<THE DRIP PORTFOLIO>
Plus, contact J&J and Touchstone Friday
by Jeff Fischer (TMFJeff)
ALEXANDRIA, VA (July 9, 1999) -- We will see earnings from Intel, Johnson & Johnson, and Mellon Bank soon, and over the following days and weeks, we'll share our thoughts (and yours, from the message boards) on the quarterly results for each company and any accompanying news.
Intel (Nasdaq: INTC) will chime in first (da-da da-ding) on July 13, 1999, reporting second quarter results. Earnings of $0.54 per share, up 64% from last year, are expected. In April, Intel announced first quarter earnings of $0.57 per share, two cents above the consensus estimate, on $7.1 billion in revenue, up from $6 billion the year before and down from $7.6 billion (as expected) during the seasonally strong fourth quarter of 1998. Intel's sales should top $30 billion in 1999, up from $26.2 billion last year, making it one of of the "highest sales" companies in the world.
Intel's conference call replay and live Web broadcast will be found at www.intc.com. The call's replay phone number is 402-220-0146 and it will be available for one week following the call. As is typical, we'll listen and provide a summary and thoughts -- thoughts that in the past have leaned toward the positive, as is our bent, unlike the average bear. So many analysts have been wrong on Intel's stock since 1997 that we could make a case study. Perhaps we will. Intel's live conference call begins at 2:30 pm PT on July 13. The number is 1-800-289-0579, access code 709650.
Next to share earnings should be Johnson & Johnson (NYSE: JNJ). Although the company hasn't yet provided a release date, it typically announces the same day or within a few days (to a week) of Intel. J&J is expected to report $0.82 in earnings per share, up 11% from last year.
As has always been the case, the company's conference calls are closed to "reporters." They're also closed to the public -- tsk, tsk. For a company that is so generous to employees and that continues to provide investors a free dividend reinvestment plan, management falls far short (even legally short) in the conference call department.
This ongoing problem is partly our fault, at least in a backwards way. We've been far too easy on J&J in this matter. It's time for that to change. As shareholders, we have as much right as any fund manager or analyst, legally and otherwise, to hear the company's conference call information in a timely matter, let alone at all. In fact, one could argue that as individual shareowners we have more personal right to the information shared in conference calls than do third-party owners like fund managers. However you look at it, though, J&J is wrong to disallow shareholders at least a replay and ideally live access to calls. This is withholding of information.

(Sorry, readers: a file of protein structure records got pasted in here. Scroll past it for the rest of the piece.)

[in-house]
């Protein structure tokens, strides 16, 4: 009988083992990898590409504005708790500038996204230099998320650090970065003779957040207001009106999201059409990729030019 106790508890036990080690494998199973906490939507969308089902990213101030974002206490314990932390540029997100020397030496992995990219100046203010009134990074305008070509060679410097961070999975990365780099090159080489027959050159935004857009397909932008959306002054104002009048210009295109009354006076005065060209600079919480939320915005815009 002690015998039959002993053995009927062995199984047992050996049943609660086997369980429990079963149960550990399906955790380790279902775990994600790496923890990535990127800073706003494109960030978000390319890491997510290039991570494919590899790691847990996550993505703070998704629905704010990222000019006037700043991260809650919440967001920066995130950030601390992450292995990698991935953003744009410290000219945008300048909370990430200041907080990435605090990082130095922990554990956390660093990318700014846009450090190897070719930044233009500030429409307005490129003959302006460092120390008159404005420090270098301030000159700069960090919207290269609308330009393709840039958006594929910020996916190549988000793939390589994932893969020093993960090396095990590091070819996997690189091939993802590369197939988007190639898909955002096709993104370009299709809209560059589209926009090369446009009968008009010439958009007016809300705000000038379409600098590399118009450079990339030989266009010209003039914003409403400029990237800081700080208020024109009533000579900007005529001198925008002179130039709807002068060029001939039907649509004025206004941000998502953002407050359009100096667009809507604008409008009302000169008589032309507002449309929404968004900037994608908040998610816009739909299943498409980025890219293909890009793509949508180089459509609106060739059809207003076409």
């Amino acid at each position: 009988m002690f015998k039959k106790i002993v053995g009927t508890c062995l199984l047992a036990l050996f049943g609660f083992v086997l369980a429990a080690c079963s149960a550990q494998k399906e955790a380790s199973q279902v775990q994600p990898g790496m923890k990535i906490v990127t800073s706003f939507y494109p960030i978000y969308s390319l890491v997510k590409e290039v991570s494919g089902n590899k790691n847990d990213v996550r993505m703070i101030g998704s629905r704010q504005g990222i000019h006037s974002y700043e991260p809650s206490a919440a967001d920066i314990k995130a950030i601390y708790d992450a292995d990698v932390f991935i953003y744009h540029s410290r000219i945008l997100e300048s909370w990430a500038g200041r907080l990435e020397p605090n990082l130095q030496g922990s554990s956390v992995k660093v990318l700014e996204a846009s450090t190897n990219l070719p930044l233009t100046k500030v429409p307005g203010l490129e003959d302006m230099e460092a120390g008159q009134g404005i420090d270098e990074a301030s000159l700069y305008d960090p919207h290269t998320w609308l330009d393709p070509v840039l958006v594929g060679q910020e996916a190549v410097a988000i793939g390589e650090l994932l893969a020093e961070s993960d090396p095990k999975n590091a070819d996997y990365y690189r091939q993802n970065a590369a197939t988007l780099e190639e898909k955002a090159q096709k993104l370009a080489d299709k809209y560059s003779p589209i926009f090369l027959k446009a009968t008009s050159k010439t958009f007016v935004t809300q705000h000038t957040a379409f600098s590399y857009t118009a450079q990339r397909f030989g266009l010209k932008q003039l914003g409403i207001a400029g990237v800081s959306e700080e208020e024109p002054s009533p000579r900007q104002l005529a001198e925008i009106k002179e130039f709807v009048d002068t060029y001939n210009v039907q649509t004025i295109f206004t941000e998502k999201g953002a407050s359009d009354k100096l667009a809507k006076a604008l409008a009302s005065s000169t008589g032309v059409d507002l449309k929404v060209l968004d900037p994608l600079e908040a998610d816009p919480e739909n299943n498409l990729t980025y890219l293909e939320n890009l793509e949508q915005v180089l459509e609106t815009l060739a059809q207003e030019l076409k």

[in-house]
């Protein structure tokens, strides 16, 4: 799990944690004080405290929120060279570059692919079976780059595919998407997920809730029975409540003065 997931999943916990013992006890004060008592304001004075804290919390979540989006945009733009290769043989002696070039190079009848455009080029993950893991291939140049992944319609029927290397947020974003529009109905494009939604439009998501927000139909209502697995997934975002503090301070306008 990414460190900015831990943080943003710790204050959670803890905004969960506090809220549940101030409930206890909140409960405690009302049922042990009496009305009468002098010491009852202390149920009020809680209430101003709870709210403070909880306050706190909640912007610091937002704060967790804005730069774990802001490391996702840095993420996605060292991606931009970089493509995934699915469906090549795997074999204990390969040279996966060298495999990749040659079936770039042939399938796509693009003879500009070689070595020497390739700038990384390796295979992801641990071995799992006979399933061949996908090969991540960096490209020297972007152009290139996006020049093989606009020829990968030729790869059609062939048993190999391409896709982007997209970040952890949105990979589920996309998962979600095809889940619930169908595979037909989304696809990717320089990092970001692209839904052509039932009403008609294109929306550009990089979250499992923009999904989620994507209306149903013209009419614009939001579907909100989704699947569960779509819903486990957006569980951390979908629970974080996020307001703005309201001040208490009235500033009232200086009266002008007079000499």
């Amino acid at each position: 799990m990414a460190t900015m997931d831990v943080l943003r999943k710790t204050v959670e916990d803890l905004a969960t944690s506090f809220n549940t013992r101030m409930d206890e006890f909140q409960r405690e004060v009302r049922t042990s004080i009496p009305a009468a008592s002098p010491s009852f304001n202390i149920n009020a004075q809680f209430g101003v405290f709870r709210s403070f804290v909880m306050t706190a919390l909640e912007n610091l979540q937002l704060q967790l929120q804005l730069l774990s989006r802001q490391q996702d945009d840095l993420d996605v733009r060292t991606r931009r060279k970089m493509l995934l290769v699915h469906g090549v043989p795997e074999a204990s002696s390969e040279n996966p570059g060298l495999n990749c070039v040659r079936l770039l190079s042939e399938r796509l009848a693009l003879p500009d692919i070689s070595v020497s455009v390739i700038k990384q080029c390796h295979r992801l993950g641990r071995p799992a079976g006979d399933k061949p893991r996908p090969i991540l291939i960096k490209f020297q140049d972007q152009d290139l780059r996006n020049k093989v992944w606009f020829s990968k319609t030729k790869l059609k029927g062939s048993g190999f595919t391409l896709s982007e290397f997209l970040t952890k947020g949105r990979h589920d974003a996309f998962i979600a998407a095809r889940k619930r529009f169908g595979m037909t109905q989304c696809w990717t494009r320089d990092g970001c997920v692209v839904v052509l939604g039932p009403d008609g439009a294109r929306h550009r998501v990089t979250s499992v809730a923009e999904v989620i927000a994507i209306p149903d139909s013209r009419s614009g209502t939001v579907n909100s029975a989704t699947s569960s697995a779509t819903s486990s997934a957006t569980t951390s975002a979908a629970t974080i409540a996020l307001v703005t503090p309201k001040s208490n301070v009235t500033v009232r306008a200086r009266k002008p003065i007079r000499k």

If you're a J&J shareholder and you would like to have access to your company's conference calls, please write J&J a kind, Foolish letter and e-mail it to them here, at the bottom of the company's Feedback Web page. (An email address for IR can't be found on the site.) Start your feedback with the title, "Shareholders Deserve Conference Call Access." Inform our friend J&J -- remember, they are a good friend, not an enemy -- that you're a shareholder and you would like, as is your right, to hear all future conference calls that analysts hear. (A quarter two call isn't scheduled yet.)
To review before this quarter's results are shared: Johnson & Johnson's first quarter revenue was $6.6 billion, up 15% year-over-year and 4% sequentially due to strong gains in pharmaceuticals and professional products. Net income increased to $1.1 billion, a 12% rise, and earnings per share totaled $0.82, up from $0.73 a year before and two pennies ahead of the estimate. Again, Wall Street is expecting $0.82 this time around, too.
Finally, Mellon Bank (NYSE: MEL) will report second quarter results on Tuesday, July 20. The consensus earnings per share estimate is $0.45, up 11%. Last quarter, Mellon reported earnings per share of $0.43, up 12% and one penny above expectations. Mellon typically publishes a twelve page earnings report (nearly all financial results) and management provides its conference call replay number in the press release.
Touchstone Friday. George and Brian kept the entire week Foolish. It began on Tuesday with George's Foolish column about his son, George Jr., and his investing style while in high school. Risk and Reward are important considerations for all investors. On Wednesday, Brian was "in the house," whooping it up in a column that reminds us of one of the many wrongs infecting the Wise.
The Wise argument that individuals can never be diversified enough so they should buy mutual funds is probably, sadly, what most people in the country still believe. I calmly suggest you send Brian's Wednesday column, along with a small personal note explaining Foolishness, to anyone you know who invests in underperforming mutual funds due to this gross misconception.
On Thursday, Brian shared a glimpse into his demented mind (remember, he's on anti-psychotic drugs, so cut him some slack) when he offered us a page from his diary. He recently became an Intel shareholder and he wrote how he did so very inexpensively. Or, at least he thought it'd be inexpensive. For the "bad hair" comment, I'm going to charge him double for the Intel share he was given.
We hope to see you on the message boards as we cover earnings next week.
Would you work for a bunch of Fools?